Instead of dropping major coin on a chunky off-roader that rides like a covered wagon, the 2020 Honda Passport provides the pleasure without the pain.

It's a model that the automaker claims is as comfortable tackling pavementless terra flrma as it is cruising down the freeway.

Stretch your memory back a few decades and you might recall the Passport as a near copy of the Isuzu Rodeo utility vehicle that Honda sold from 1993 until 2002. This time around, the Honda Pilot serves as the Passport's template.

For the conversion, Honda shrank the overall length by a bit more than 6 inches. All of the reduction is aft of the rear wheels so there's not enough space to accommodate a third-row seat, which the Pilot has. Unchanged, however, is the distance between the front and rear wheels, which means that those seated in the second row still have the same amount of legroom.

The Passport is more than just a junior Pilot, however. Honda uses the term "dual adventure" to describe the new model's ability to travel on and off the road. To prove the point, the product planners mapped a media-drive test route that extended well into the rugged red-rock wilderness of Arches National Park near Moab, Utah. There, the extra 0.8 inches of ground clearance (compared with the Pilot) for all-wheel-drive models, and standard 20-inch rubber increased capability, aided by retuned shocks, quicker-ratio steering gear and reduced brake-pedal travel.

The Passport wears an aggressive front clip that sets it apart from the Pilot's mostly conservative shape. A steeper rear-window angle also adds a bit more sportiness to the design.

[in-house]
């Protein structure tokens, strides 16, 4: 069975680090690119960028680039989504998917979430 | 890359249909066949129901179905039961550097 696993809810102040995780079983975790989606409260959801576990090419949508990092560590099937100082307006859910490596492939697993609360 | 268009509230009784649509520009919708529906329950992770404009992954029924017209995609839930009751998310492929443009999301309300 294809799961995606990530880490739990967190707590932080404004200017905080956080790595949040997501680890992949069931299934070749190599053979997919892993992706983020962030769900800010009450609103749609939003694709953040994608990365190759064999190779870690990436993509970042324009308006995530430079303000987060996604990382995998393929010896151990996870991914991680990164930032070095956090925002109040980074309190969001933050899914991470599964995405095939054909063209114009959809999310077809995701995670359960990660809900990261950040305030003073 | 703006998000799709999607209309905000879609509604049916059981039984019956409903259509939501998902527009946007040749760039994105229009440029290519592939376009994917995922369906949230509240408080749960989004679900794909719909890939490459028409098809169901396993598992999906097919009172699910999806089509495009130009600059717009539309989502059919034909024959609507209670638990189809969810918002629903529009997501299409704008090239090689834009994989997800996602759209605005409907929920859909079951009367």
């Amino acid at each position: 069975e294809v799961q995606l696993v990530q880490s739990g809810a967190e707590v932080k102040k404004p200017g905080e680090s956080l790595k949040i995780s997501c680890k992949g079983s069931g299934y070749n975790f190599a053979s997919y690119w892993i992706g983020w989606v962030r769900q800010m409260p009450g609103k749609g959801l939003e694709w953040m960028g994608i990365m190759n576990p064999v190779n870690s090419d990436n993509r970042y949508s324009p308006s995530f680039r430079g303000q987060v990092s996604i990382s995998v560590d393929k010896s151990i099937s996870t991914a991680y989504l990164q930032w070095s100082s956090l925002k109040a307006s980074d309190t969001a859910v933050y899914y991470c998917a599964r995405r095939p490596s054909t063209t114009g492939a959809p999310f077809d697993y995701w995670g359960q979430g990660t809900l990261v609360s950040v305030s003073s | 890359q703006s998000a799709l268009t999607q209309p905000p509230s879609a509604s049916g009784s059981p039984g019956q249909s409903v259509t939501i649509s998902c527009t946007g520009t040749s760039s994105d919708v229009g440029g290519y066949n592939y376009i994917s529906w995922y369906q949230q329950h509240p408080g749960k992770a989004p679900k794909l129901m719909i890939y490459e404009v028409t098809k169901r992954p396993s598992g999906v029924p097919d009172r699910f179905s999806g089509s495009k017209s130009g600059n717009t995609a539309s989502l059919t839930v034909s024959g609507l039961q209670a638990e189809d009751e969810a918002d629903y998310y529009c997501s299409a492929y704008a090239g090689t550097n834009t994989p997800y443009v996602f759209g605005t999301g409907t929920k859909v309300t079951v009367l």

Base price:$33,000, including destination fees

Engine:3.5-liter SOHC V-6 (280)

EPA rating (city/highway):20/25/22 (FWD)

The cabin, with its straightforward dashboard, control panel and touchscreen, is identical to the Pilot in virtually every respect. Some might decry the lack of an actual transmission shifter, but the replacement buttons are super-easy to use, they help de-clutter the floor console and improve access to the deep-dish storage bin.

In back, a sizable amount of space beneath the load floor (adjacent to the spare tire) is perfect for hiding all manner of valuables and is also a perfect spot for wet or soiled clothing and footwear.

Being Pilot-based, the Passport uses the same 3.5-liter V-6 that makes 280 horsepower and 262 pound-feet of torque. Working through a nine-speed automatic transmission, front-wheel-drive Passports are rated at 20 mpg in the city, 25 on the highway and 22 combined.

All-wheel-drive versions score only slightly lower at 19/24/21. The system can send up to 70 percent of the torque to the rear wheels and 100 percent to the outside rear wheel while turning, which helps rotate the vehicle (known as torque vectoring).

The AWD's traction-management system has driver-selectable Normal, Snow, Mud and Sand settings. Each can vary the throttle, transmission and torque distribution, depending on surface conditions, to maximize grip. For all but extreme conditions, the default Normal setting should keep you from getting stuck.

Like the Pilot, the Passport is capable of towing up to 5,000 pounds, which is as good as or better than most competitors.

Pricing starts at $33,100 for the base front-wheel-drive Sport (including destination charges). That fee includes tri-zone climate control, power driver's seat with power lumbar support, and a full list of dynamic safety technology to help prevent collisions. Emergency braking and lane-departure warning are standard.

The remaining EX-L, Touring and Elite levels notch up the content significantly, putting the Passport firmly in luxury territory.

Unquestionably, Honda has succeeded in putting plenty of "sport" in the Passport. If your recreational activities extend to traveling deep into the hinterland, tackling rock-strewn pathways or kicking up desert sand, this one has your back.

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